But the fact that some can't or won't or think it's wrong/stupid/wasteful doesn't change the fact that in those families in which it HAS worked out well, it has worked. The fact that it CAN work doesn't mean that it can always work. The fact that some people are Olympic or professional athletes or competent local athletes doesn't mean everyone who buys a pair of gym shorts and some sneakers can "do what they do." It doesn't mean people who come by who've never seen the sport should say "I'm skeptical." Fact is, people are doing it.

-=-I sincerely thank you for replying and I will read more about this.-=-

But you didn't read what I sent before writing again. :-)

Sandra

A continuation of the very top paragraph from this page, with expansion...

It's not about an individual, but it is an example of a kind of communication that has happened several times before with males (see second sidebox on sandradodd.com/research). Lest people decide now that I don't like male people, I like them lots. I could provide references. <g> That doesn't change the fact that the communications unschooling parents (almost always moms) are accustomed to online seems to change when a male person comes in on it, and rarely for the better.

Maybe male skepticism must include disregard for the experiences of women and children. Maybe.


In 2011, someone wrote on Always Learning that what was being said wasn't true. The conversation ended up in side mail, and eventually involved the original poster, Joyce Fetteroll and me/Sandra Dodd. If I had remembered this "skepticism" page existed, I might have sent that, but Joyce found the page while looking for the cup-too-full story, and so here it all is.

Part of what I had first written (on the side, to the original poster) was:

There were other ways you could have worded what you said. You just haven't earned enough credit in these discussion to tell Joyce she doesn't know what she's talking about. The next time you think maybe she is flat-out wrong, reconsider. And if you still think she might possibly be wrong, write something nice, if you can, please. She's probably not wrong.
She took it badly and accused me of saying people should not question what we say about unschooling. My point is that it should be questioned politely, not rudely:
The Always Learning list will be ten years old in a month and some, November 24. I don't know what you were doing ten years ago, but I had kids who were 15, 12 and newly 10, who hadn't been to school. You are as welcome as can be on Always Learning, but be nice to those people who are helping me help people. That's been the deal for ten years. It's not about you. http://groups.yahoo.com/group/AlwaysLearning/

Joyce wrote:

I can see how what Sandra wrote could sound like shut up and just memorize what we tell you.

Clearer is "Examine your own understanding rather than attack the understanding of an experienced person."

Attacking new ideas won't help you understand them. It sets up defensive barriers between you and the new idea.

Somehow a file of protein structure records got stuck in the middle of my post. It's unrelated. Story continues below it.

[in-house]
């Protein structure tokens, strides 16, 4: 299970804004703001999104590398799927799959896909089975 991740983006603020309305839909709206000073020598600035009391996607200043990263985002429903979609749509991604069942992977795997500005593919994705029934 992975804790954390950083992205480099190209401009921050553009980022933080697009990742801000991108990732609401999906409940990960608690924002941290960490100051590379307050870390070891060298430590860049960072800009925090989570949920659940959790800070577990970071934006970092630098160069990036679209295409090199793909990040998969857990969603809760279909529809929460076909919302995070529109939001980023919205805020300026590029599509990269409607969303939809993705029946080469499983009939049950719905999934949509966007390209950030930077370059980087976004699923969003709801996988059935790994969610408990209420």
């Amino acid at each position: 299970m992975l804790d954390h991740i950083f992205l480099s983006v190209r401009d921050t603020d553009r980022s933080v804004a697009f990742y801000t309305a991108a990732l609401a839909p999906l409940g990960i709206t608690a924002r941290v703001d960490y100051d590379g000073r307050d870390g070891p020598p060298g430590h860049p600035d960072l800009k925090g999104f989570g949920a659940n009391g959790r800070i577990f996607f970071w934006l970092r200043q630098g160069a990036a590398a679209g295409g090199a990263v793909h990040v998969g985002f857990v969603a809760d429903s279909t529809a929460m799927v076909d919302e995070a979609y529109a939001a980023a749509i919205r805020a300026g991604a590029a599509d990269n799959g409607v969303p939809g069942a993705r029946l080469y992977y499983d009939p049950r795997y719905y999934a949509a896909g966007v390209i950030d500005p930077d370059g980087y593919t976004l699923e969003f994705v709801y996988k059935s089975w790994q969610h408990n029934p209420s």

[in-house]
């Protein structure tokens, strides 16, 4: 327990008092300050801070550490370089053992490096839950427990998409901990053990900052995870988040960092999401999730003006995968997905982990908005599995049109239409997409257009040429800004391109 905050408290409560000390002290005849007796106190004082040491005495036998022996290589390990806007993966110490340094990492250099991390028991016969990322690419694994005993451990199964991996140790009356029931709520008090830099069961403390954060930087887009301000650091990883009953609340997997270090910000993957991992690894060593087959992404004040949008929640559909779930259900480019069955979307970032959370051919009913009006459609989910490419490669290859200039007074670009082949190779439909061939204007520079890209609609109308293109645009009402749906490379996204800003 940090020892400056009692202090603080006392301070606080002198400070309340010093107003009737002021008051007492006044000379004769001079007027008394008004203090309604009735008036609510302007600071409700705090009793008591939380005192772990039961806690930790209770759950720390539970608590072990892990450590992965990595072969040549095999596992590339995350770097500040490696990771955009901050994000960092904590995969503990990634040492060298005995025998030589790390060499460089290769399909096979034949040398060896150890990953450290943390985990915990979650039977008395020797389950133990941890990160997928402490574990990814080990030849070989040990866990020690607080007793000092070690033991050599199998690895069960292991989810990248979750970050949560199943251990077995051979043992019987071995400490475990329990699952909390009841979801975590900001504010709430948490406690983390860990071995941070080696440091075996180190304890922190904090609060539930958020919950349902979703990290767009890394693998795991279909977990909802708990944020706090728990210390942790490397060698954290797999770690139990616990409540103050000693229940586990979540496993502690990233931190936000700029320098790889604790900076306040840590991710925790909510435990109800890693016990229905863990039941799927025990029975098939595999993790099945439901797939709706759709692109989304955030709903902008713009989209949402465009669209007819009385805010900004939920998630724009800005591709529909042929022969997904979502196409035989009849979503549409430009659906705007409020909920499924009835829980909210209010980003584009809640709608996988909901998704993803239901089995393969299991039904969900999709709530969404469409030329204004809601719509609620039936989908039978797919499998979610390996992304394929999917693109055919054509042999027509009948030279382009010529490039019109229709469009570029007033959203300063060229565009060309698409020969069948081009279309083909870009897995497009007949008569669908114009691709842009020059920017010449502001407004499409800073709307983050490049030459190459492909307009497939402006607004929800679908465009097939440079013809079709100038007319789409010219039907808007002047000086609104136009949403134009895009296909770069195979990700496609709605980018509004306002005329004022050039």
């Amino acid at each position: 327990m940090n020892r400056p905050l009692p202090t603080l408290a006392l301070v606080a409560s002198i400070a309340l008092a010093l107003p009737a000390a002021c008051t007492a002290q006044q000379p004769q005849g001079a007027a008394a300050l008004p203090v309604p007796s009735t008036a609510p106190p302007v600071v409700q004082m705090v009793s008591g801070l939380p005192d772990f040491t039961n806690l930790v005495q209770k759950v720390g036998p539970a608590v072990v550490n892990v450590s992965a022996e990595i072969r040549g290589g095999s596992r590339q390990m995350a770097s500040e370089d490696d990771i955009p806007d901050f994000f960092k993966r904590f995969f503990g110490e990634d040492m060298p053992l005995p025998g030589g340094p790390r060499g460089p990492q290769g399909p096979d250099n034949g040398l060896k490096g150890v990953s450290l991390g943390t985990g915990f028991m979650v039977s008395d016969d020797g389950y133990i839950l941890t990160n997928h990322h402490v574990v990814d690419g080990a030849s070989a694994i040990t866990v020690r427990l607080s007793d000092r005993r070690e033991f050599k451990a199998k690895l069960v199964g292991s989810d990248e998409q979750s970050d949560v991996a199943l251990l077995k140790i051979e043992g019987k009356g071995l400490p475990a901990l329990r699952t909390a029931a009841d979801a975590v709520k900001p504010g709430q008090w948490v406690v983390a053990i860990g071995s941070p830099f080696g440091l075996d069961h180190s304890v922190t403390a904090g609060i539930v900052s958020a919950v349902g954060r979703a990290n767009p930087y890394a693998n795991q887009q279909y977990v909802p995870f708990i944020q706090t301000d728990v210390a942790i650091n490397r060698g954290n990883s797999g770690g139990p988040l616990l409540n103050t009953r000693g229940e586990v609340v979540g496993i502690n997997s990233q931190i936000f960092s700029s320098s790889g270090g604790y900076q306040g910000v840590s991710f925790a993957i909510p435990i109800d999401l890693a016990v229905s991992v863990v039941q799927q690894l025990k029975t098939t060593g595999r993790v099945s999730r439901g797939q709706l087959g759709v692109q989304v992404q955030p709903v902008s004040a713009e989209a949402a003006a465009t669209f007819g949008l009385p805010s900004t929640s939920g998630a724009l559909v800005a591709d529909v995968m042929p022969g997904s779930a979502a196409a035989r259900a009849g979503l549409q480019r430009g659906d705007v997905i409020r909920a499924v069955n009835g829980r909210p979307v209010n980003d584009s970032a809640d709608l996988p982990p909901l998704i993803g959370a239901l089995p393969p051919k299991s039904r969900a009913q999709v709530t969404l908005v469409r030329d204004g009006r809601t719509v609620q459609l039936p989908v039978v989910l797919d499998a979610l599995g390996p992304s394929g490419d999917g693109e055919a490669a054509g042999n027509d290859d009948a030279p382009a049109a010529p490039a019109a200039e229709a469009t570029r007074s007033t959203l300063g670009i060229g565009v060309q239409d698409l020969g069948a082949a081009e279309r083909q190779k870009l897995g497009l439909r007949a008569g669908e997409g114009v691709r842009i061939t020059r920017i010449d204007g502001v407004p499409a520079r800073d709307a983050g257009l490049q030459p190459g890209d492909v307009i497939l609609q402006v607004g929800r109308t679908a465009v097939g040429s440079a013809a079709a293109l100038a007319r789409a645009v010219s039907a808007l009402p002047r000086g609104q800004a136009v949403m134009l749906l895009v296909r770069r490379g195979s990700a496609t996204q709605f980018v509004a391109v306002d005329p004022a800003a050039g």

Better for learning would be questioning *your* understanding. Ask why it seems like kids in school are reading between 7 & 8.

Instead you said "Your idea isn't true. Here's what's really true," putting you in the position of defending your understanding rather than allowing a new understanding in.

If your purpose is to learn something new, that strategy will get in the way.

List members explained why your observation *seemed* true but wasn't. From how you worded your replies it was clear those explanations slid off your defenses. Your focus was on getting people to understand your idea. (I'm still not confident you understood what we explained. And those would be good to reread, perhaps several times.)

*No one*'s telling you to absorb without question. (Even if it sounds to you like Sandra's saying that.) But part of the process of learning something new is some of the ideas are going to sound counter to what you understand.

Did you read the page on deschooling with the story about the Zen master? And about how you need to empty your cup of old ideas before you can fill it with new ideas. http://www.sandradodd.com/deschooling

It's okay to let old ideas go (temporarily) when learning something new. If you decide you don't like the new ideas, the old ideas will still be there waiting to be picked back up again.

It's okay if some of the old ideas set off alarm bells. But you'll learn faster if you begin by questioning the old idea rather than the new one.

Some of what I had written (quoting our correspondent in bold):
But then I did think school is THE place where belittling inexperienced people for daring to challenge "truths" is considered a helpful way to encourage learning. Maybe I need to revise that!
My purpose is to keep peace on the list, not to encourage your personal, individualized learning. If the list is solid and on topic and the information is good and my best volunteers are content, THEN the list will be helpful to you and a thousand or more others.

You're still on it as a personal thing.

"Daring to challenge 'truths'" sounds all dangerous, brave and noble. But what it seemed you were doing was defending school while attacking Joyce. It wasn't about "truths." it was about Joyce's far greater experience with natural learning than yours. That's crucial. It's huge. You want to ignore it. Don't.

Sandra


A reader on the Always Learning list had taken her skepticism to a professional to a fraud posing as a professional, who wrote this, among other things:.... (read the rest there)

Negativity (in case "skepticism" is veiled cynicism or pessimism)

More on how the Always Learning list works and why Deschooling Respect